Querying a set of named RDF graphs without naming the graphs

A big step toward using named graphs to track provenance.

I’d like to thank everyone who added comments to my last post, Some questions about RDF named graphs. Lee Feigenbaum wrote an entire blog post addressing the issues I raised, and it looks like his Open Anzo triplestore (which I’ll write up in its own post soon) has some nice support for versioning, access control, and replication.

It all worked fine in Sesame and Virtuoso.

Jeni Tennison’s comment was a bit embarassing, because it showed that the answer to my key question was right in the SPARQL specification. I have read the entire spec, but didn’t understand the point of named graphs at the time, so that part didn’t sink in the way it should have.

To review my third question, which built on the first two:

If we’re going to use named graphs to track provenance, then it would make sense to assign each batch of data added to my triplestore to its own graph. Let’s say that after a while I have thousands of graphs, and I want to write a SPARQL query whose scope is 432 of those graphs. Do I need 432 “FROM NAMED” clauses in my query? (Let’s assume that I plan to query those same 432 multiple times.)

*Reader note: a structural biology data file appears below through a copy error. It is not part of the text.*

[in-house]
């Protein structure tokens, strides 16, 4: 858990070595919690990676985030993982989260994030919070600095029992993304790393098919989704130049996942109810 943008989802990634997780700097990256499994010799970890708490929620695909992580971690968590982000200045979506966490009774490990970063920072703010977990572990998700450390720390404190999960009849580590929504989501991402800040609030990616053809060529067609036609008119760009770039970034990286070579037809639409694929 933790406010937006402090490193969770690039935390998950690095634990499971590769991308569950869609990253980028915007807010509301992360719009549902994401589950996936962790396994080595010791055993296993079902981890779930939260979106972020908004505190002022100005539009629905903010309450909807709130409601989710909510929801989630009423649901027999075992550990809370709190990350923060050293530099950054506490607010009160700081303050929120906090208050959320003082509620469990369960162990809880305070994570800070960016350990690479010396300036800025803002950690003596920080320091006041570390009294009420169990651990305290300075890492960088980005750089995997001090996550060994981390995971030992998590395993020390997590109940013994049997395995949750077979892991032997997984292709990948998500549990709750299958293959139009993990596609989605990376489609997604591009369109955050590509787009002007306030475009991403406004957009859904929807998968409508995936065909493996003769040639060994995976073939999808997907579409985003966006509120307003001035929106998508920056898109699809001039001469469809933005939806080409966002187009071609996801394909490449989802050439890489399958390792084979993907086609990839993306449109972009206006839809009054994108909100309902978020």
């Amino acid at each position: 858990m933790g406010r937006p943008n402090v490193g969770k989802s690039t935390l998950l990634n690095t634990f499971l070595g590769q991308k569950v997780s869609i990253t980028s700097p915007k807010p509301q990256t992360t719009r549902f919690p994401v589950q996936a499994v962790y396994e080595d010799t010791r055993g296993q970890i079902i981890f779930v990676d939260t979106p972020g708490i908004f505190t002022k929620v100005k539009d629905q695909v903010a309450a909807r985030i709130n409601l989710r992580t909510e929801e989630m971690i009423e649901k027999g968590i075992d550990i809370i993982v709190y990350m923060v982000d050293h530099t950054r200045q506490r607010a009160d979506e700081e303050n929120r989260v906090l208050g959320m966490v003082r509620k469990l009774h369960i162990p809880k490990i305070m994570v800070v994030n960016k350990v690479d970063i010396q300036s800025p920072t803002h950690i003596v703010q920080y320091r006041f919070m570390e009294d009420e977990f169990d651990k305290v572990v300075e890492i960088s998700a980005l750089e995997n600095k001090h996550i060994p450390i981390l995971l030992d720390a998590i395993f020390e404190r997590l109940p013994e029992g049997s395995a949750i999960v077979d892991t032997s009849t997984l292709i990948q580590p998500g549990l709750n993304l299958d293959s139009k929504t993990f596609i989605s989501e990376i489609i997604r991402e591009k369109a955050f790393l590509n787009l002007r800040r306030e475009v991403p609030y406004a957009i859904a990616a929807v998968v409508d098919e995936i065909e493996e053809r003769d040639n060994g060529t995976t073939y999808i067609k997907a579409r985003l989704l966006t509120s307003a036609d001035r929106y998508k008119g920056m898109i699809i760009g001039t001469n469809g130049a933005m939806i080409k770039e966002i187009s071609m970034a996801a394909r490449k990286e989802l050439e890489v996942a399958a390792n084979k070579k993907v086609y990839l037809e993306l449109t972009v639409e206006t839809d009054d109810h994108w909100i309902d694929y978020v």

I want to put each batch in its own graph so that I can store metadata for each batch. I also want to write a query that retrieves triples from a set of graphs, and when new graphs are added to the set, I don’t want to have to rewrite the query. Based on the example that Jeni pointed me to, I now know how to do this, and I assembled a working demo. It’s a pretty low-level demo; in my next posting I’ll describe one or two more real-world scenarios of applying these ideas, because I’d like some opinions on whether the architecture I have in mind makes sense.

The SPARQL spec explains why I don’t need multiple FROM NAMED clauses to issue a single query against multiple graphs: “the GRAPH keyword is used to match patterns against named graphs. GRAPH can provide an IRI to select one graph or use a variable which will range over the IRI of all the named graphs in the query’s RDF dataset”. So, if I use a variable that ranges over 432 named graphs, I just need a pattern to identify those 432 graphs—ideally, a pattern that still works the following week if I need it to range over 433 graphs, then 434 graphs, and so forth.

For my demo, I created three named graphs and a query that retrieves data from two by using a GRAPH pattern instead of explicitly naming them. Each graph assigns a Dublin Core title value to a book whose identifier is based on its ISBN, and the first two graphs identify themselves as subgraphs of http://www.snee.com/ng/mygraph.rdf.

My first graph:

<rdf:RDF xmlns:dc="http://purl.org/dc/elements/1.1/"
    xmlns:rdfg="http://www.w3.org/2004/03/trix/rdfg-1/"